Comcast Offers Low-Cost Internet Service to Low-Income Students

Low-income families are able to purchase broadband service for $9.95 a month from Comcast, under a new program that was launched in May and will continue through the 2013-14 school year. Called Internet Essentials, the program is available to any family with a child living in the home who qualifies for free lunches under the Department of  Agriculture’s National School Lunch Program. The broadband program, which is an outgrowth of Comcast’s purchase of NBC Universal, is available to eligible families in any area served by Comcast, which has a presence in 39 states and the District of Columbia. Charlie Douglas, a spokesman for Comcast, outlined the program after its official launch today in the Washington, D.C. area. The program has previously been launched in other locations including Miami, Chicago,  Philadelphia, Wilmington, Del., and Atlanta.

For Police, Demand and Supply of Training on Juveniles Going in Opposite Directions

The need for training on juvenile justice issues is great at a time when funding for such training is declining in many areas, according to the Juvenile Justice Training Needs Assessment Survey, a survey of 404 law enforcement agencies released last month by the International Association of Chiefs of Police.About one-third of the surveyed departments said they do not have an assigned staff in charge of juvenile operations, while 25 percent have a centralized juvenile unit. Twenty-two percent of the agencies have at least one officer assigned to youth services, and 16 percent have multiple officers assigned to the youth issues, but these officers do not make up a centralized unit.Eighty-eight percent of the agencies surveyed have written guidelines for how to respond to incidents involving youth. About half of the agencies saw a decrease in their training budget over the last five years, while only 17 percent received an increase. Seventy-six percent of the surveyed states said they do not mandate juvenile justice training for law enforcement departments.Of the agencies with written guidelines, 64 percent have general orders, 60 percent have standard procedures for how to operate and 17 percent have a departmental memorandum in place.The majority of the departments surveyed, 71 percent, get funding for juvenile operations from their agency operating budget. Other departments reported funding that comes from non-agency funding allocations, federal or state grants, and other funding sources such as co-funding through a partnership with a private organization.The participating agencies identified eight issues concerning juvenile crime, delinquency and victimization to be the most pressing.

California Education Board Clarifies Regulations for State’s ‘Parent Trigger’ Law

The California State Board of Education has tentatively approved more specific regulations on how the state’s parent trigger law will work.  The new regulations came after parents of children in one of Compton Unified School District’s schools had a very difficult time pulling the trigger. Passage of the new regulations on June 13 followed months of debate, and subsequent compromises, among organizations representing parents, school districts, teachers and other stakeholders on a variety of different issues related to the law. The new regulations include specific instruction on how petitions seeking to force a school turnaround must be executed and how signatures gathered on the petitions should be verified. A petition by parents of children at McKinley Elementary School in Compton, Calif., was nullified because the signatures did not include the dates their children attended the school and thus signers could not be verified as people who had legal standing in the matter. The California parent trigger law, passed in 2010, allows parents to demand the school’s principal and half of the staff be replaced, for the school to be turned into a charter school, or for the school to be shut down altogether, if the parents of at least 50 percent of the school’s students sign a petition.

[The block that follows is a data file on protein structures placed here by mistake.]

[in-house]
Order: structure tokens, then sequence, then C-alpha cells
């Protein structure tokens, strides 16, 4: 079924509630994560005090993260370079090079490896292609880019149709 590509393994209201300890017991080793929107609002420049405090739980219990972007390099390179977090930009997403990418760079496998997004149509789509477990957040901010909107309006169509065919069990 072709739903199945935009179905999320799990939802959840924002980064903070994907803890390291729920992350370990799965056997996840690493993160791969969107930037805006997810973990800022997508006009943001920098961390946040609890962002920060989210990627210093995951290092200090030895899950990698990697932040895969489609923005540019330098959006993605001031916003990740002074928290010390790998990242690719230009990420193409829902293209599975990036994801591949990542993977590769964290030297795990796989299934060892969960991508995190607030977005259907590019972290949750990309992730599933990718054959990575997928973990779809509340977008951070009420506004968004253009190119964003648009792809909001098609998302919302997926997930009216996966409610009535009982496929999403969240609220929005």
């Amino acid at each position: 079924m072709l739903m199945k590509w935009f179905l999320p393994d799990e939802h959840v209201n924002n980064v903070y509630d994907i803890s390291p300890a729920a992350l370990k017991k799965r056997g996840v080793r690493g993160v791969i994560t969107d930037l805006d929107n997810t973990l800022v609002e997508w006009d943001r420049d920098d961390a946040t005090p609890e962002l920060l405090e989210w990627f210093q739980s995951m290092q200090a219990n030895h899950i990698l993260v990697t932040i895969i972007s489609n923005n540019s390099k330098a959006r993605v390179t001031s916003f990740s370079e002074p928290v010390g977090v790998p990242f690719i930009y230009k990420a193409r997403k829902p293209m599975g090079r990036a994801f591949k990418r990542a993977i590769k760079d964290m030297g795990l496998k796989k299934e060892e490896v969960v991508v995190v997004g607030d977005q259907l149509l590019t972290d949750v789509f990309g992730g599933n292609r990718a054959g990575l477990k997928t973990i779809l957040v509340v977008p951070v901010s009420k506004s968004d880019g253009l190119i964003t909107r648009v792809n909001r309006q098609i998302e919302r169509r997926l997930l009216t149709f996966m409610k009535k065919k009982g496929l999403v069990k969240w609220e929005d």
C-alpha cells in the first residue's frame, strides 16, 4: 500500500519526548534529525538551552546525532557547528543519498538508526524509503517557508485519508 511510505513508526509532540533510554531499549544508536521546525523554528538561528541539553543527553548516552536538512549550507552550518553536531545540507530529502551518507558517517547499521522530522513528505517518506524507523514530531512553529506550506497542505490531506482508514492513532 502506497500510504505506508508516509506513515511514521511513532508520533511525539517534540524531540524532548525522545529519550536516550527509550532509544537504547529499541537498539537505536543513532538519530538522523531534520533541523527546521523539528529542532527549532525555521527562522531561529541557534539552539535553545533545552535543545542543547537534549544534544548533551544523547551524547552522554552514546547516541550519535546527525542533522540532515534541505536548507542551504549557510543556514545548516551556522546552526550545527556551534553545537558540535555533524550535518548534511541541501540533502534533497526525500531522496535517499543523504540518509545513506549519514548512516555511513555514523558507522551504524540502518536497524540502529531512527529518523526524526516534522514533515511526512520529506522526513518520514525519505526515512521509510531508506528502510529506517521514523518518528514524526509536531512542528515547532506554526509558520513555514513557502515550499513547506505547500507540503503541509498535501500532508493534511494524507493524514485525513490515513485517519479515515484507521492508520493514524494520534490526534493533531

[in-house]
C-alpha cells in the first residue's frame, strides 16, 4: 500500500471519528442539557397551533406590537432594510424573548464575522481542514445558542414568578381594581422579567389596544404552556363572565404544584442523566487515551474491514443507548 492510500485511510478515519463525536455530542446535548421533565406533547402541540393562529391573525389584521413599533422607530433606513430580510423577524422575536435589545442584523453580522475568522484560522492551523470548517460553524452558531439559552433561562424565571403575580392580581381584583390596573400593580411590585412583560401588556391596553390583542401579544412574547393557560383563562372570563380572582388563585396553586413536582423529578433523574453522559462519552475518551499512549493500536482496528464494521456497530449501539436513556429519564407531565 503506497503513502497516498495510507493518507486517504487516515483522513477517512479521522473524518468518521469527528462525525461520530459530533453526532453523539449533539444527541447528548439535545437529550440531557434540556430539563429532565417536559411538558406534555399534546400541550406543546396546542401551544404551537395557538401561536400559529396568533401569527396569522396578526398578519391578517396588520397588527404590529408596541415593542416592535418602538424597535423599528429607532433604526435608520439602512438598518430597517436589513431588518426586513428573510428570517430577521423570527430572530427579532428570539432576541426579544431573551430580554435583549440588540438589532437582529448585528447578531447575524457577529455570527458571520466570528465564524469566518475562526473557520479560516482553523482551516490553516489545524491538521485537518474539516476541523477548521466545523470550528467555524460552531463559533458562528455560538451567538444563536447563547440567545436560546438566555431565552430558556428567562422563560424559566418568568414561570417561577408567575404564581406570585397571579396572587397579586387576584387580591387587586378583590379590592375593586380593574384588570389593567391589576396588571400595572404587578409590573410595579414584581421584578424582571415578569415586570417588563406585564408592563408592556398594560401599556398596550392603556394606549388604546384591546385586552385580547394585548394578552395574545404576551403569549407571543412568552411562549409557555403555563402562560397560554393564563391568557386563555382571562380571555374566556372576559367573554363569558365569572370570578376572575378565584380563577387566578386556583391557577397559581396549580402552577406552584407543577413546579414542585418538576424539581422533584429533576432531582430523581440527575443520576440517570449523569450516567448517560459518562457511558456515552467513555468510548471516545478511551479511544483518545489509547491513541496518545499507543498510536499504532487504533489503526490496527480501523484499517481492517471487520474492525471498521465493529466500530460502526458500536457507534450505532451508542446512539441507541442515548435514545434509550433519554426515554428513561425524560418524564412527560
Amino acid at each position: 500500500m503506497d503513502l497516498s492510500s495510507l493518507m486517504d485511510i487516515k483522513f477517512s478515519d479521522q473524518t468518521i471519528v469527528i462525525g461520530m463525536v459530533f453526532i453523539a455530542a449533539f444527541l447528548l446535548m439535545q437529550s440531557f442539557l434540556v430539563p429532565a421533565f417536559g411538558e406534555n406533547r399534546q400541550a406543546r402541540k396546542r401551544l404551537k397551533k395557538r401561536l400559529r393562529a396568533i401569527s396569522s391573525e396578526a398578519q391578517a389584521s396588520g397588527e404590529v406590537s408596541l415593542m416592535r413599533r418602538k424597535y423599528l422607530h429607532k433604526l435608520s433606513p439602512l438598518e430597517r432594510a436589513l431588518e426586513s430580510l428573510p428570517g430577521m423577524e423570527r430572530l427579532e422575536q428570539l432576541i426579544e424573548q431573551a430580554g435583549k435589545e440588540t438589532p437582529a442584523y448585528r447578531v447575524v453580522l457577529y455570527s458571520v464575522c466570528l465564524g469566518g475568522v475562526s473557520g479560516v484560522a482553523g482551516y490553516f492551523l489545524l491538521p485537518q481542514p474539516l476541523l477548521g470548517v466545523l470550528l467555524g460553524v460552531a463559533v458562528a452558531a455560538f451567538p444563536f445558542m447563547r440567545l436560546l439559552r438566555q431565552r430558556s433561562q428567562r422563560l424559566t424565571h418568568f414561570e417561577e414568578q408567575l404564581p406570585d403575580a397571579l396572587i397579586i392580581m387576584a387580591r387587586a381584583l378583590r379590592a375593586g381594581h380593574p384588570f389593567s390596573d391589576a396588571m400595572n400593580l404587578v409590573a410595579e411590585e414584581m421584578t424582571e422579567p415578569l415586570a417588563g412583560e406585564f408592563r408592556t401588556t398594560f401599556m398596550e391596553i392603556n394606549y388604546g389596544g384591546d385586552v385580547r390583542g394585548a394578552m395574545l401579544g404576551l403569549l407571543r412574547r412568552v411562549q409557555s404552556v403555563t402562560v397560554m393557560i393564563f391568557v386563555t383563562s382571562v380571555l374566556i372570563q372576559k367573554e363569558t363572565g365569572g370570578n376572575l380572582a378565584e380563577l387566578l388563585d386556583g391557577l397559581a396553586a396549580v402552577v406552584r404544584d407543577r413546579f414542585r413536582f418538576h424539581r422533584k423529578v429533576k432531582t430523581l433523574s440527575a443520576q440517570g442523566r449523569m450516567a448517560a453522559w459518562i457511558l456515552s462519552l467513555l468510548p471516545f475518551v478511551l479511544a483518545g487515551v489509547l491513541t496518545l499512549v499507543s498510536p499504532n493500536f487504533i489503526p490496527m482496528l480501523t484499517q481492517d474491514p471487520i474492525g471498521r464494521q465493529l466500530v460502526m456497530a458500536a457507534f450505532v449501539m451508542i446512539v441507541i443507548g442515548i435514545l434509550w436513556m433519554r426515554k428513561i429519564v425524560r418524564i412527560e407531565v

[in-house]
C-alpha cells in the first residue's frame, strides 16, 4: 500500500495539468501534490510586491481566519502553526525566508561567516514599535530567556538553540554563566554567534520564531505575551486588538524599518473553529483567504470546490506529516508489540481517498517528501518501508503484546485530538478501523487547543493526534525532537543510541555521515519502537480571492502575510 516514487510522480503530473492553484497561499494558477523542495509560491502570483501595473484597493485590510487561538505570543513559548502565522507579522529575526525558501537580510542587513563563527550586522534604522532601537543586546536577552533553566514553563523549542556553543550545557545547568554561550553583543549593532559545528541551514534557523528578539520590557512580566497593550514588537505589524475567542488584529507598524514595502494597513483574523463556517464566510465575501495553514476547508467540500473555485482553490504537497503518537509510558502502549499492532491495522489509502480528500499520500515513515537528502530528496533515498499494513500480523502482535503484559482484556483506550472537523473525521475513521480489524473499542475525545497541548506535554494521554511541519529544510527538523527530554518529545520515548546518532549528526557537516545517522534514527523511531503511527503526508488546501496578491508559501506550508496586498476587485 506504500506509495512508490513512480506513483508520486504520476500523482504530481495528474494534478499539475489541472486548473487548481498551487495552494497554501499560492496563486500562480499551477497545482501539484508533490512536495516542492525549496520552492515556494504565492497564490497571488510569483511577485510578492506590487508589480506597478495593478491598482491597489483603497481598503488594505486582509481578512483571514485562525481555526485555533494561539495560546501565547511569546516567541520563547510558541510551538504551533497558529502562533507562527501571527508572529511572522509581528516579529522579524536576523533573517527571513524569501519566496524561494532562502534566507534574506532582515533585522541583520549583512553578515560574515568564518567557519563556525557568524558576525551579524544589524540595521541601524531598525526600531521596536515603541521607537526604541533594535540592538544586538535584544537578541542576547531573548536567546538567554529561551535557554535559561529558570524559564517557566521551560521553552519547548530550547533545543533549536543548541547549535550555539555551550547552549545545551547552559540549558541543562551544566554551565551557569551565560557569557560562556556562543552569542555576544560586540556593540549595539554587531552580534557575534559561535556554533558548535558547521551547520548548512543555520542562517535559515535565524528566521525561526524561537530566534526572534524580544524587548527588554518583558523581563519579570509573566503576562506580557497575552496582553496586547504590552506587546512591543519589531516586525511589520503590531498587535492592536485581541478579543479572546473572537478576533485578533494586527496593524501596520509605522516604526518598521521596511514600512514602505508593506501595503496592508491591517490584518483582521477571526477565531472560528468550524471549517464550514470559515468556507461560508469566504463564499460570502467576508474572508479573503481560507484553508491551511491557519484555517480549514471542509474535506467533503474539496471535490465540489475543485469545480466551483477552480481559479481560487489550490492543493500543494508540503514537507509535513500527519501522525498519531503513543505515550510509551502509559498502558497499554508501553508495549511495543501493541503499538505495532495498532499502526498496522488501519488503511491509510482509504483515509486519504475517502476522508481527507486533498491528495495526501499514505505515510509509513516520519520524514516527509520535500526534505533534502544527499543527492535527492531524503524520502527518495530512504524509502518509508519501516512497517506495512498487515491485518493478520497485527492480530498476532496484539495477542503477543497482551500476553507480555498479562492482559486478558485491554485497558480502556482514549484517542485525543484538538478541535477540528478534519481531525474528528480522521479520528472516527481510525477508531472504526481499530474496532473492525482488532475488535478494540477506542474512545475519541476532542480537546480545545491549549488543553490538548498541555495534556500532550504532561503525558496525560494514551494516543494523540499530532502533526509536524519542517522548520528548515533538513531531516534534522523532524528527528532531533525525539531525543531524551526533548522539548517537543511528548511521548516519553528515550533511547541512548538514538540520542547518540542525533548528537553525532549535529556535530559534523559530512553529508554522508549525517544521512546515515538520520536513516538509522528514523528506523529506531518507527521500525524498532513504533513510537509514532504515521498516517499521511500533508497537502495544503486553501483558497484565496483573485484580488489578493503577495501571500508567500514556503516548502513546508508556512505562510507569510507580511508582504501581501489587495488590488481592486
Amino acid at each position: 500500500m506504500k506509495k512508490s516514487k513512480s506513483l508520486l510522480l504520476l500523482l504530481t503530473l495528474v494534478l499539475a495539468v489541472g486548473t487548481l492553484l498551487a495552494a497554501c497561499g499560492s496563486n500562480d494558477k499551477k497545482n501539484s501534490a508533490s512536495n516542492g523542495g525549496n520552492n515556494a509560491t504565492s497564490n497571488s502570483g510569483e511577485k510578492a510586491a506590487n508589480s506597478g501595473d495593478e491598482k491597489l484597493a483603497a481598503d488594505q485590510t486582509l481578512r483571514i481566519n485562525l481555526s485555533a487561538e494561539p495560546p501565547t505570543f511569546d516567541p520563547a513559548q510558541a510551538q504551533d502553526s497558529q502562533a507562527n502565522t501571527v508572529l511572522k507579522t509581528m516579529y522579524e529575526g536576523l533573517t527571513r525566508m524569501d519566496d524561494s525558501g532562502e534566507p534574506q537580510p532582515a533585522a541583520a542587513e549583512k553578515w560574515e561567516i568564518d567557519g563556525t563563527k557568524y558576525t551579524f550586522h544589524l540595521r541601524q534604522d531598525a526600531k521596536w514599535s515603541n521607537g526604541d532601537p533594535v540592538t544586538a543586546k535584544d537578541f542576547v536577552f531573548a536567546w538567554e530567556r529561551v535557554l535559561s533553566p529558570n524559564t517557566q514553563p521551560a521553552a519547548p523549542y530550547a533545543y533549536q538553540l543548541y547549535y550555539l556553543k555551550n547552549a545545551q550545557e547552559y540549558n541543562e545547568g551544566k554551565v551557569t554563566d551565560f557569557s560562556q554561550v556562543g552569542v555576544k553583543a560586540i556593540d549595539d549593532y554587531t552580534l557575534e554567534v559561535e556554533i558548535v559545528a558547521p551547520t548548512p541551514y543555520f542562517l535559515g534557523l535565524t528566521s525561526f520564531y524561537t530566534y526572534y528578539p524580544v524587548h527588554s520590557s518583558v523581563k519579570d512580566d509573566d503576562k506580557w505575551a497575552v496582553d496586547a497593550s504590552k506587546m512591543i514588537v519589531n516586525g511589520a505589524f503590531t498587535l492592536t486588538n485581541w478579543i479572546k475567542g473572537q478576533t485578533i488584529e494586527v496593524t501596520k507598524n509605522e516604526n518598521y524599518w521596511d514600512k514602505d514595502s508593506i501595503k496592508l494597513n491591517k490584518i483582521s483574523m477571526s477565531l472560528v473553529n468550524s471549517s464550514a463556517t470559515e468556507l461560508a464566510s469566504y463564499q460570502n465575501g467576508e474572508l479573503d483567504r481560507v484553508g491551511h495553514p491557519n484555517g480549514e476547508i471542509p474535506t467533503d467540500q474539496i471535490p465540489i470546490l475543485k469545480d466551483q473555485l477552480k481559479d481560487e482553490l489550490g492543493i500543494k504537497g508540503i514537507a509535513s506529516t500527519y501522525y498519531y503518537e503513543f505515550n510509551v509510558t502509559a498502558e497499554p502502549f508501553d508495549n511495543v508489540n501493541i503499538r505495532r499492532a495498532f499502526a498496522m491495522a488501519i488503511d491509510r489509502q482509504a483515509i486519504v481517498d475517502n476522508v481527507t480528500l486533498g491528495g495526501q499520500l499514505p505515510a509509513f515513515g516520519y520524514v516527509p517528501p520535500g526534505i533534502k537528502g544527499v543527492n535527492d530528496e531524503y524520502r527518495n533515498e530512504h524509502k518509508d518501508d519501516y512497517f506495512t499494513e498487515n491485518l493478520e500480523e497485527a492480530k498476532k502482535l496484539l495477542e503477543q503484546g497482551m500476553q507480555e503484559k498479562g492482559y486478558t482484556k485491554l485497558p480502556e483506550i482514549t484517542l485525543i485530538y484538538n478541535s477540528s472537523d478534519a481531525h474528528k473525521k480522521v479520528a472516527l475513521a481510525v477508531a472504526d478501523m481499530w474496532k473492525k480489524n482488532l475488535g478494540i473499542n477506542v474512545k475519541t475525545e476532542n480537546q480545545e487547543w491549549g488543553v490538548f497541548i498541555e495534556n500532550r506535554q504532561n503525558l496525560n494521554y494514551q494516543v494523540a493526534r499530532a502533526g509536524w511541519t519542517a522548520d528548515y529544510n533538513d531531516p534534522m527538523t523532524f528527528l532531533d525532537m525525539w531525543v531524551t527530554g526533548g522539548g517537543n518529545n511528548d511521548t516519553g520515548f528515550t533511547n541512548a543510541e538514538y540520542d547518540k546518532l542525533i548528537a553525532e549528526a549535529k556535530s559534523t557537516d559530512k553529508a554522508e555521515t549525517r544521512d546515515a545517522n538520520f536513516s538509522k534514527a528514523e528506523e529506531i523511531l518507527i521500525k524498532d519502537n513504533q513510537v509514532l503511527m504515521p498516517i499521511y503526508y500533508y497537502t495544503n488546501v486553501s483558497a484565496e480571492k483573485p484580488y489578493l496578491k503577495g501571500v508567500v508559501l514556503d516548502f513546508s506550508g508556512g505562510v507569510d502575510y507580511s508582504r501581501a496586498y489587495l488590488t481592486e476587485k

Campaign Afoot Against Textbook Prices

A rally in a Washington-area suburb last month officially launched the Textbook Rebellion, a campaign aimed at ensuring affordable textbooks for college students, and featured opening remarks from an Education Department official. The Education Department initially sent out a press release saying that Hal Plotkin, an adviser to Undersecretary of Education Martha Kanter, would join the “launch of Textbook Rebellion cross-country tour.” The release was later recalled and replaced with softer language, saying that Plotkin would “help launch a campaign for affordable textbooks.”
XPlotkin helped build a department initiative to provide grants to colleges and college consortiums interested in developing resources and course materials for students. The grants require that anything developed using those grants be licensed to the public to "copy, distribute, transmit and adapt the copyrighted work." In response to a survey of 1,905 undergraduates on 13 campuses conducted by the U.S. Public Interest Research Group, seven in 10 college students said they had skipped buying a textbook because of its cost. A separate report by PIRG found that textbook costs are comparable to 26 percent of tuition at state universities, and 72 percent of tuition for community college students.

National League of Cities Joins Campaign for Grade-Level Reading

The National League of Cities (NLC) is joining a national effort to increase the number of low-income children who read at grade level by the end of the third grade. Called  the Campaign for Grade-Level Reading, the effort is based on findings of an Annie E. Casey Foundation study that showed reading ability at the third grade level is an early indicator of whether a student will graduate from high school on time. Eighty percent of students from low-income families do not read proficiently by the end of the third grade. In 2012, the National League of Cities will take part in the National Civic League’s 2010 All-America City Awards that recognize the outstanding civic accomplishments in cities and towns. This year’s challenge is specifically geared towards grade-level reading.